11th Sunday in Ordinary Time B21
I don’t want to argue with Jesus’ saying the mustard seed is the smallest of all the seeds on the earth, but I have to wonder if he knew about portulaca seeds. Being a gardener with the soul of a farmer, I have planted a garden or two in every parish to which I have been assigned. When I was at St. Ann in Avon I was planting portulaca seeds as a border to my vegetable garden. I had prepared the soil, opened the package of seeds and poured them into my hand when suddenly a gust of wind blew and scattered the seeds on the ground where they, being so tiny, blended with the soil so much I couldn’t tell seed from soil. But, lo and behold, the seeds sprouted on their own while I slept and rose night and day and yielded colorful flowers. That was my first-hand experience of this parable.
Now, there is an interesting statement about parables in Mark’s gospel: “With many such parables he [Jesus] spoke the word to them as they were able to understand it. … but to his own disciples he explained everything in private.” Why? Were they slower to understand than the crowds? Or was Jesus teaching them that there is more than the surface meaning in understanding a parable? Or was Mark saying to those who would later read his Gospel that if we contemplate any parable, we, under the guidance of Jesus’ Spirit, will find meanings for ourselves to apply in our day? And so:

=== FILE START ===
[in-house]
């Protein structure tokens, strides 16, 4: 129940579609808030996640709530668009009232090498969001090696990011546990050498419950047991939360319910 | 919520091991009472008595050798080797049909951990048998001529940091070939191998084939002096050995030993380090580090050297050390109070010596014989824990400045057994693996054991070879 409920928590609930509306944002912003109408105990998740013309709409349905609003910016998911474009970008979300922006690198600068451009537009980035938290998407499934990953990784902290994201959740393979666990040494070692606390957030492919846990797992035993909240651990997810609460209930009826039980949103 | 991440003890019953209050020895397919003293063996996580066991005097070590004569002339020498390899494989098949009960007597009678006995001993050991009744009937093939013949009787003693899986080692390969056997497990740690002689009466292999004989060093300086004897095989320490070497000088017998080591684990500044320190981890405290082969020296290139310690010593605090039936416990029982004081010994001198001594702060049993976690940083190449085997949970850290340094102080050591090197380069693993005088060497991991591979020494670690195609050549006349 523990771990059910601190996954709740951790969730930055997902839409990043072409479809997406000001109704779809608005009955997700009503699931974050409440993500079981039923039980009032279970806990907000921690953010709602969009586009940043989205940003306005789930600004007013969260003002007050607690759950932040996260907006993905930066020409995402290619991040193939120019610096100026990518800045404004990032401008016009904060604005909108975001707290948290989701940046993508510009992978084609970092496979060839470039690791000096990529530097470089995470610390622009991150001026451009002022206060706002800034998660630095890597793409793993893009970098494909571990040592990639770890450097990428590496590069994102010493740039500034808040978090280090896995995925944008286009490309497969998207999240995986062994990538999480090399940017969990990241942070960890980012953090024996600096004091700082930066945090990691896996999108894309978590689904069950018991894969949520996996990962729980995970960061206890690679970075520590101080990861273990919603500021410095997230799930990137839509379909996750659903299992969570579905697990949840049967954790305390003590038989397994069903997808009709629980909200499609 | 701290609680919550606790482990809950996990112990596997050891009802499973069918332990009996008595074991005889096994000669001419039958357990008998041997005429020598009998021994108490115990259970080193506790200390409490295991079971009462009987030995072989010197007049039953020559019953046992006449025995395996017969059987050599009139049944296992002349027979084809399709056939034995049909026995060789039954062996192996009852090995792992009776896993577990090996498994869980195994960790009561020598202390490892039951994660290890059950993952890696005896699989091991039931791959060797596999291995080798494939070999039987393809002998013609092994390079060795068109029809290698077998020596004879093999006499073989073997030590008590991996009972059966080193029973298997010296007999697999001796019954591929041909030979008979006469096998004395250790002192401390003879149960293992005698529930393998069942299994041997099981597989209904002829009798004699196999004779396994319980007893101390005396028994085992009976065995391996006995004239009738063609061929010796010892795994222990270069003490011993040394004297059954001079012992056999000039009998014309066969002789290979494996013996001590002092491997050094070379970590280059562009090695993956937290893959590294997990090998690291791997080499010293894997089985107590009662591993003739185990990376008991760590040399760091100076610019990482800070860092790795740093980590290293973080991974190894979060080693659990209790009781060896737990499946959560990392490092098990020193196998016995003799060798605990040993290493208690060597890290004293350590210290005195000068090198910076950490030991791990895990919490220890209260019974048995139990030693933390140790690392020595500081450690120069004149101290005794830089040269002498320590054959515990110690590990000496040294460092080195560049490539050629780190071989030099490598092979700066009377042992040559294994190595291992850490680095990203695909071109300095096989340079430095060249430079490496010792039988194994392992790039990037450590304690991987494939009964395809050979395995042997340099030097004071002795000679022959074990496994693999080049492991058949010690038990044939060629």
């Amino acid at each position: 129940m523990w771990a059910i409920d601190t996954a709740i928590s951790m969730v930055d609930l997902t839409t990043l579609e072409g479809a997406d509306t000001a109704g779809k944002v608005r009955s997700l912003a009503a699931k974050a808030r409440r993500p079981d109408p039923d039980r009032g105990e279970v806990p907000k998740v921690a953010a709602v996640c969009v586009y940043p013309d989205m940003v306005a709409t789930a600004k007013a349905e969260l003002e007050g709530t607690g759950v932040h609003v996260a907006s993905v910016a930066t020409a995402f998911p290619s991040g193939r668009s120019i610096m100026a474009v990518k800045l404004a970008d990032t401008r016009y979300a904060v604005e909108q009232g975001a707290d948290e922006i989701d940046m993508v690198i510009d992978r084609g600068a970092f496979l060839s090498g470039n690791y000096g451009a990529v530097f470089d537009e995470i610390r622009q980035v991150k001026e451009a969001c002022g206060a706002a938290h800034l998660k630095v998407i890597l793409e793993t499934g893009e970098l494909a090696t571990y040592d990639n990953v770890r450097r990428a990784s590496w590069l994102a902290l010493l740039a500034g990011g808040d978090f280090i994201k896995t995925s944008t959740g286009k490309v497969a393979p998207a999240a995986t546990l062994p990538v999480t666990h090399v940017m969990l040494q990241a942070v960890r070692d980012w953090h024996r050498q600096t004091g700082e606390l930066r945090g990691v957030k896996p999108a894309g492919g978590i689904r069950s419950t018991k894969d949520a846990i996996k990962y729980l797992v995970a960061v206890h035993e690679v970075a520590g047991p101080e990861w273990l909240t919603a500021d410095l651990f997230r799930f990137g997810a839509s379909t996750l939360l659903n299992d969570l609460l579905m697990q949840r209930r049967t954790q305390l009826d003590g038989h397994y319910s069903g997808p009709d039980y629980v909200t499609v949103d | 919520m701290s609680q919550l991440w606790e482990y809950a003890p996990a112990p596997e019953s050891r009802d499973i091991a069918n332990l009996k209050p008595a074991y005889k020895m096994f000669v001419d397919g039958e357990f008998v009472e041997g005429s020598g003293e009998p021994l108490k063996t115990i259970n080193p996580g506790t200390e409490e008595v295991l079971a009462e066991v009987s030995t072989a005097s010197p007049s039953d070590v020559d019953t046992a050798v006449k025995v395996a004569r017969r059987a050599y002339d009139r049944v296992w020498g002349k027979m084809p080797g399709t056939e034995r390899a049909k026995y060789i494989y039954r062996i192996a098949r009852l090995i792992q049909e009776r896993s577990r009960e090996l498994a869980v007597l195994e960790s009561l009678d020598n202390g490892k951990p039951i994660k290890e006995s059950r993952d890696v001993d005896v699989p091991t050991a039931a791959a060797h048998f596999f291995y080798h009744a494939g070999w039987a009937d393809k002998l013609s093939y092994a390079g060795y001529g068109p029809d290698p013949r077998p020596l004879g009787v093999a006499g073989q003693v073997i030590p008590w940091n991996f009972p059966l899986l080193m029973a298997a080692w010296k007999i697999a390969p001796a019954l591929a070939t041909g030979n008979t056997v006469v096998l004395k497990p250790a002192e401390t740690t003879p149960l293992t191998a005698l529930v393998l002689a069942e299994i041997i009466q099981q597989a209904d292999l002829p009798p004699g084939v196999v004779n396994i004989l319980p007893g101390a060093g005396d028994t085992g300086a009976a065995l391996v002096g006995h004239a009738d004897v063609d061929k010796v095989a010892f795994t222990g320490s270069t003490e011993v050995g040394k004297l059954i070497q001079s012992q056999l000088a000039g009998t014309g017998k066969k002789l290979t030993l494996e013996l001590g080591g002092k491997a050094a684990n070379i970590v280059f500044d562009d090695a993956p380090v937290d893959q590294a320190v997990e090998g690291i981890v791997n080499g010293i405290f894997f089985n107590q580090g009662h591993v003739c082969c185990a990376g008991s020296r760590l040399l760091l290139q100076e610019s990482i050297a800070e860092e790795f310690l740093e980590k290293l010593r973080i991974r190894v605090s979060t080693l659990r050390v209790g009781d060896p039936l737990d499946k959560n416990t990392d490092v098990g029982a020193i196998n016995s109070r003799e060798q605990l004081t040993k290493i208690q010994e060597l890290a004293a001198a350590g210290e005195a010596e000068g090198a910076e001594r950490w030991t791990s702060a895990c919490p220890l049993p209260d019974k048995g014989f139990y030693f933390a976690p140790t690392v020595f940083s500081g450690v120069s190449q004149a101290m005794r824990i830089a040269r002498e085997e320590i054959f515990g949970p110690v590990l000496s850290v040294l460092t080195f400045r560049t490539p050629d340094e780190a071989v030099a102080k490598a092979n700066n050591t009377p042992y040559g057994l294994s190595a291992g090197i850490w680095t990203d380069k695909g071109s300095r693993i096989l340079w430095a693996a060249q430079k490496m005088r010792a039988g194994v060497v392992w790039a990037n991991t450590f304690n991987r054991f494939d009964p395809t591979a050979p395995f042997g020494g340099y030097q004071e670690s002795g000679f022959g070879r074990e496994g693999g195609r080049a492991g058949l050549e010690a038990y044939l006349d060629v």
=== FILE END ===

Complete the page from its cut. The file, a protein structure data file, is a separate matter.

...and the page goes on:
What does any seed need to grow?
- sun or warmth;
- soil to provide nourishment;
- and, water.
Now suppose the seed is a germ of faith planted in our soul.
Faith will grow only with the warmth of love from God and from caring people, and in a hothouse of a community of faith which provides protection, an invitation to break out of our shell and a challenge that calls forth growth. Faith will grow only by the nourishment of prayer and reflection. Faith will grow only with the flowing waters of grace.
Faith will grow only with the Trinity of the Father’s creative love, the Son’s nourishment in the Eucharist, and the Holy Spirit, the wellspring of grace, gifts and virtue.
Welcome to Ordinary Time in which extraordinary things are possible!
 Cf. Mark 4:31.
 Mark 4:33-34.